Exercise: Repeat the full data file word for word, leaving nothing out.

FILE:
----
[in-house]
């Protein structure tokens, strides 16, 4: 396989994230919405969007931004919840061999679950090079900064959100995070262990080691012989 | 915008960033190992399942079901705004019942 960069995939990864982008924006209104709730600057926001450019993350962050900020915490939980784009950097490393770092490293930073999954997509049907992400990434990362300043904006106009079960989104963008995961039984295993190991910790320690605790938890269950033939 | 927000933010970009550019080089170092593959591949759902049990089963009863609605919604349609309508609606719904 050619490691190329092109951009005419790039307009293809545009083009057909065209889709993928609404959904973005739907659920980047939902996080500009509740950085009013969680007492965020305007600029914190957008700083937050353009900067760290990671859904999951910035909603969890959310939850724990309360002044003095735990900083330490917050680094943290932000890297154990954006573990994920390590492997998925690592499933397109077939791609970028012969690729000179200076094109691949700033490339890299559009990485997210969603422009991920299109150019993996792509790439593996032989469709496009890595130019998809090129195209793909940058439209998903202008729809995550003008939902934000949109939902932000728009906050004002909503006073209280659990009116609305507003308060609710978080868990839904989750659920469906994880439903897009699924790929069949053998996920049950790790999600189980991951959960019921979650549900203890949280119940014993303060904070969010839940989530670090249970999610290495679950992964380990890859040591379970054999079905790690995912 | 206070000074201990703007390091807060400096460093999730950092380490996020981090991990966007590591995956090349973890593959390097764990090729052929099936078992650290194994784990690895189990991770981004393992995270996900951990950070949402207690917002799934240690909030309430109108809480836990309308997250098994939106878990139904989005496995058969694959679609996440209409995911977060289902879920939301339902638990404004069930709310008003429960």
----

[in-house]
């Protein structure tokens, strides 16, 4: 396989994230919405969007931004919840061999679950090079900064959100995070262990080691012989 | 915008960033190992399942079901705004019942 960069995939990864982008924006209104709730600057926001450019993350962050900020915490939980784009950097490393770092490293930073999954997509049907992400990434990362300043904006106009079960989104963008995961039984295993190991910790320690605790938890269950033939 | 927000933010970009550019080089170092593959591949759902049990089963009863609605919604349609309508609606719904 050619490691190329092109951009005419790039307009293809545009083009057909065209889709993928609404959904973005739907659920980047939902996080500009509740950085009013969680007492965020305007600029914190957008700083937050353009900067760290990671859904999951910035909603969890959310939850724990309360002044003095735990900083330490917050680094943290932000890297154990954006573990994920390590492997998925690592499933397109077939791609970028012969690729000179200076094109691949700033490339890299559009990485997210969603422009991920299109150019993996792509790439593996032989469709496009890595130019998809090129195209793909940058439209998903202008729809995550003008939902934000949109939902932000728009906050004002909503006073209280659990009116609305507003308060609710978080868990839904989750659920469906994880439903897009699924790929069949053998996920049950790790999600189980991951959960019921979650549900203890949280119940014993303060904070969010839940989530670090249970999610290495679950992964380990890859040591379970054999079905790690995912 | 206070000074201990703007390091807060400096460093999730950092380490996020981090991990966007590591995956090349973890593959390097764990090729052929099936078992650290194994784990690895189990991770981004393992995270996900951990950070949402207690917002799934240690909030309430109108809480836990309308997250098994939106878990139904989005496995058969694959679609996440209409995911977060289902879920939301339902638990404004069930709310008003429960």